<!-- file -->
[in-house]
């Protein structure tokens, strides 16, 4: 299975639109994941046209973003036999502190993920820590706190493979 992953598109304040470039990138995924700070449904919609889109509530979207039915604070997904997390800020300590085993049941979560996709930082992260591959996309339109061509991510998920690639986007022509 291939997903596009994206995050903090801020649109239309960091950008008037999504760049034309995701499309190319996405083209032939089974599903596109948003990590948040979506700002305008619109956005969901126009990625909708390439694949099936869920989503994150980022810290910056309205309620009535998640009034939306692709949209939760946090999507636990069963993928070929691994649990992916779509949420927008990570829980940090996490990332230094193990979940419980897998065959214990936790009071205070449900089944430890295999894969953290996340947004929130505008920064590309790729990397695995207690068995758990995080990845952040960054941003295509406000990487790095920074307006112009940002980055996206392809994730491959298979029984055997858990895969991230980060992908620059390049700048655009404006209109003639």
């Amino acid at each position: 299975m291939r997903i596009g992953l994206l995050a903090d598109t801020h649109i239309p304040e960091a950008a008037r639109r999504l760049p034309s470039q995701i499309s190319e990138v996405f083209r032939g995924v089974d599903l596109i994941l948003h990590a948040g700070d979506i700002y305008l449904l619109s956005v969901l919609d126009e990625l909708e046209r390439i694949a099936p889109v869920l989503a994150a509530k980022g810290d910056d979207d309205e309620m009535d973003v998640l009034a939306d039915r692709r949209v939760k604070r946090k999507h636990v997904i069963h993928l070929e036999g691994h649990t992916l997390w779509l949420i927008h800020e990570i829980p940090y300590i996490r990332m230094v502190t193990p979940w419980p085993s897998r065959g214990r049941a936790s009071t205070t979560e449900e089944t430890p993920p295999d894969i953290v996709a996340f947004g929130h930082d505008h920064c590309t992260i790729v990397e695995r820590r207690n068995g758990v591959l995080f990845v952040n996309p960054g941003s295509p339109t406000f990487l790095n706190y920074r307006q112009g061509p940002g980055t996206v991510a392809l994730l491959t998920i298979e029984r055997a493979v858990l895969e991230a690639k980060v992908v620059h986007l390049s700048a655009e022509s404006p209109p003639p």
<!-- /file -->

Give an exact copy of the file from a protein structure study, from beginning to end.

[in-house]
């Protein structure tokens, strides 16, 4: 299975639109994941046209973003036999502190993920820590706190493979 992953598109304040470039990138995924700070449904919609889109509530979207039915604070997904997390800020300590085993049941979560996709930082992260591959996309339109061509991510998920690639986007022509 291939997903596009994206995050903090801020649109239309960091950008008037999504760049034309995701499309190319996405083209032939089974599903596109948003990590948040979506700002305008619109956005969901126009990625909708390439694949099936869920989503994150980022810290910056309205309620009535998640009034939306692709949209939760946090999507636990069963993928070929691994649990992916779509949420927008990570829980940090996490990332230094193990979940419980897998065959214990936790009071205070449900089944430890295999894969953290996340947004929130505008920064590309790729990397695995207690068995758990995080990845952040960054941003295509406000990487790095920074307006112009940002980055996206392809994730491959298979029984055997858990895969991230980060992908620059390049700048655009404006209109003639």
């Amino acid at each position: 299975m291939r997903i596009g992953l994206l995050a903090d598109t801020h649109i239309p304040e960091a950008a008037r639109r999504l760049p034309s470039q995701i499309s190319e990138v996405f083209r032939g995924v089974d599903l596109i994941l948003h990590a948040g700070d979506i700002y305008l449904l619109s956005v969901l919609d126009e990625l909708e046209r390439i694949a099936p889109v869920l989503a994150a509530k980022g810290d910056d979207d309205e309620m009535d973003v998640l009034a939306d039915r692709r949209v939760k604070r946090k999507h636990v997904i069963h993928l070929e036999g691994h649990t992916l997390w779509l949420i927008h800020e990570i829980p940090y300590i996490r990332m230094v502190t193990p979940w419980p085993s897998r065959g214990r049941a936790s009071t205070t979560e449900e089944t430890p993920p295999d894969i953290v996709a996340f947004g929130h930082d505008h920064c590309t992260i790729v990397e695995r820590r207690n068995g758990v591959l995080f990845v952040n996309p960054g941003s295509p339109t406000f990487l790095n706190y920074r307006q112009g061509p940002g980055t996206v991510a392809l994730l491959t998920i298979e029984r055997a493979v858990l895969e991230a690639k980060v992908v620059h986007l390049s700048a655009e022509s404006p209109p003639p």